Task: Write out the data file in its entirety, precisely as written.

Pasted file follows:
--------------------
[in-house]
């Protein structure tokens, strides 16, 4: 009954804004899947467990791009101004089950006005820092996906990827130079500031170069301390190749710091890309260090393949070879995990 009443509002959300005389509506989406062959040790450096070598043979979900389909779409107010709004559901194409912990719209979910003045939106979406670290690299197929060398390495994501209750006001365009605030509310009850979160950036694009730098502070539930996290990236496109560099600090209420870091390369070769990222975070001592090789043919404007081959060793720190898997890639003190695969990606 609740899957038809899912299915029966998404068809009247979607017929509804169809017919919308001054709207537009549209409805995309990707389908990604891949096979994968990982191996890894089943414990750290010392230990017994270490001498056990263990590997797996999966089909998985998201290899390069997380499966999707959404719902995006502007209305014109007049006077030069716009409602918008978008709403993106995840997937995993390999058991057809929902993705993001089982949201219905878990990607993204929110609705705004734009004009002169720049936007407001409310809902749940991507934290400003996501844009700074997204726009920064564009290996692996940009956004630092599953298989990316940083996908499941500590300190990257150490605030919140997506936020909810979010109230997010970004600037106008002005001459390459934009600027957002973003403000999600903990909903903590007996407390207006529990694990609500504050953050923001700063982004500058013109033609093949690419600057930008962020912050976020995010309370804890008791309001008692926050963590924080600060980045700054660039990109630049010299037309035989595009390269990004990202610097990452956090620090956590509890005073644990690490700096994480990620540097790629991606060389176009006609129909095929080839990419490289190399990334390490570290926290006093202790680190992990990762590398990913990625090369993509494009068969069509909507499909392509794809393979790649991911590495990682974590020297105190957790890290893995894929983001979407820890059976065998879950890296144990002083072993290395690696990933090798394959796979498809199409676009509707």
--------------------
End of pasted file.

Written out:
[in-house]
């Protein structure tokens, strides 16, 4: 009954804004899947467990791009101004089950006005820092996906990827130079500031170069301390190749710091890309260090393949070879995990 009443509002959300005389509506989406062959040790450096070598043979979900389909779409107010709004559901194409912990719209979910003045939106979406670290690299197929060398390495994501209750006001365009605030509310009850979160950036694009730098502070539930996290990236496109560099600090209420870091390369070769990222975070001592090789043919404007081959060793720190898997890639003190695969990606 609740899957038809899912299915029966998404068809009247979607017929509804169809017919919308001054709207537009549209409805995309990707389908990604891949096979994968990982191996890894089943414990750290010392230990017994270490001498056990263990590997797996999966089909998985998201290899390069997380499966999707959404719902995006502007209305014109007049006077030069716009409602918008978008709403993106995840997937995993390999058991057809929902993705993001089982949201219905878990990607993204929110609705705004734009004009002169720049936007407001409310809902749940991507934290400003996501844009700074997204726009920064564009290996692996940009956004630092599953298989990316940083996908499941500590300190990257150490605030919140997506936020909810979010109230997010970004600037106008002005001459390459934009600027957002973003403000999600903990909903903590007996407390207006529990694990609500504050953050923001700063982004500058013109033609093949690419600057930008962020912050976020995010309370804890008791309001008692926050963590924080600060980045700054660039990109630049010299037309035989595009390269990004990202610097990452956090620090956590509890005073644990690490700096994480990620540097790629991606060389176009006609129909095929080839990419490289190399990334390490570290926290006093202790680190992990990762590398990913990625090369993509494009068969069509909507499909392509794809393979790649991911590495990682974590020297105190957790890290893995894929983001979407820890059976065998879950890296144990002083072993290395690696990933090798394959796979498809199409676009509707």